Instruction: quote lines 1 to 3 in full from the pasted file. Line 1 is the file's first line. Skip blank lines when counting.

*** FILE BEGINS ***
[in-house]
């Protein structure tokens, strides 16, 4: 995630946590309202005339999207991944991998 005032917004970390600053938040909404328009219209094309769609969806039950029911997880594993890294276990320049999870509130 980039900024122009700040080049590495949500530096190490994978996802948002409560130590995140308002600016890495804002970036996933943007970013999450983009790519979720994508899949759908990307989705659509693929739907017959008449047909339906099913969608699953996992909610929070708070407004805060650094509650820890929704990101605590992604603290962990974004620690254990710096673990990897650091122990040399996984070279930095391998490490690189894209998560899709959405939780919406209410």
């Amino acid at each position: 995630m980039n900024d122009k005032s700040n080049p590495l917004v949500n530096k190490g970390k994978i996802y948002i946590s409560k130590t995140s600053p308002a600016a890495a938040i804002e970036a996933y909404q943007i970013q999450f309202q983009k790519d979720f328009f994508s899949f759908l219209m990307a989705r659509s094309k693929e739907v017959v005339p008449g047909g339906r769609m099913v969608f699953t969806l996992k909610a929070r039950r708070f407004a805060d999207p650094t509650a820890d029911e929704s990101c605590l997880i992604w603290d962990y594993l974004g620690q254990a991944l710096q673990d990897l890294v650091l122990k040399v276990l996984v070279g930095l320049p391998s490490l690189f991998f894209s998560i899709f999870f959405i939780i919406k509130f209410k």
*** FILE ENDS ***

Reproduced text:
[in-house]
């Protein structure tokens, strides 16, 4: 995630946590309202005339999207991944991998 005032917004970390600053938040909404328009219209094309769609969806039950029911997880594993890294276990320049999870509130 980039900024122009700040080049590495949500530096190490994978996802948002409560130590995140308002600016890495804002970036996933943007970013999450983009790519979720994508899949759908990307989705659509693929739907017959008449047909339906099913969608699953996992909610929070708070407004805060650094509650820890929704990101605590992604603290962990974004620690254990710096673990990897650091122990040399996984070279930095391998490490690189894209998560899709959405939780919406209410």
């Amino acid at each position: 995630m980039n900024d122009k005032s700040n080049p590495l917004v949500n530096k190490g970390k994978i996802y948002i946590s409560k130590t995140s600053p308002a600016a890495a938040i804002e970036a996933y909404q943007i970013q999450f309202q983009k790519d979720f328009f994508s899949f759908l219209m990307a989705r659509s094309k693929e739907v017959v005339p008449g047909g339906r769609m099913v969608f699953t969806l996992k909610a929070r039950r708070f407004a805060d999207p650094t509650a820890d029911e929704s990101c605590l997880i992604w603290d962990y594993l974004g620690q254990a991944l710096q673990d990897l890294v650091l122990k040399v276990l996984v070279g930095l320049p391998s490490l690189f991998f894209s998560i899709f999870f959405i939780i919406k509130f209410k």